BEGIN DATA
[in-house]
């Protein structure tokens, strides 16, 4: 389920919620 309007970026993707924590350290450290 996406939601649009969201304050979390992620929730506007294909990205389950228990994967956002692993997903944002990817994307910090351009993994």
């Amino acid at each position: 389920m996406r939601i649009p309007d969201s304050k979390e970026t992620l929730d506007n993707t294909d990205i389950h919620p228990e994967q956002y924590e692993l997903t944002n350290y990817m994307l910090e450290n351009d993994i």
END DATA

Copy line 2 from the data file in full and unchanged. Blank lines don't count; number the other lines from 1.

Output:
């Protein structure tokens, strides 16, 4: 389920919620 309007970026993707924590350290450290 996406939601649009969201304050979390992620929730506007294909990205389950228990994967956002692993997903944002990817994307910090351009993994």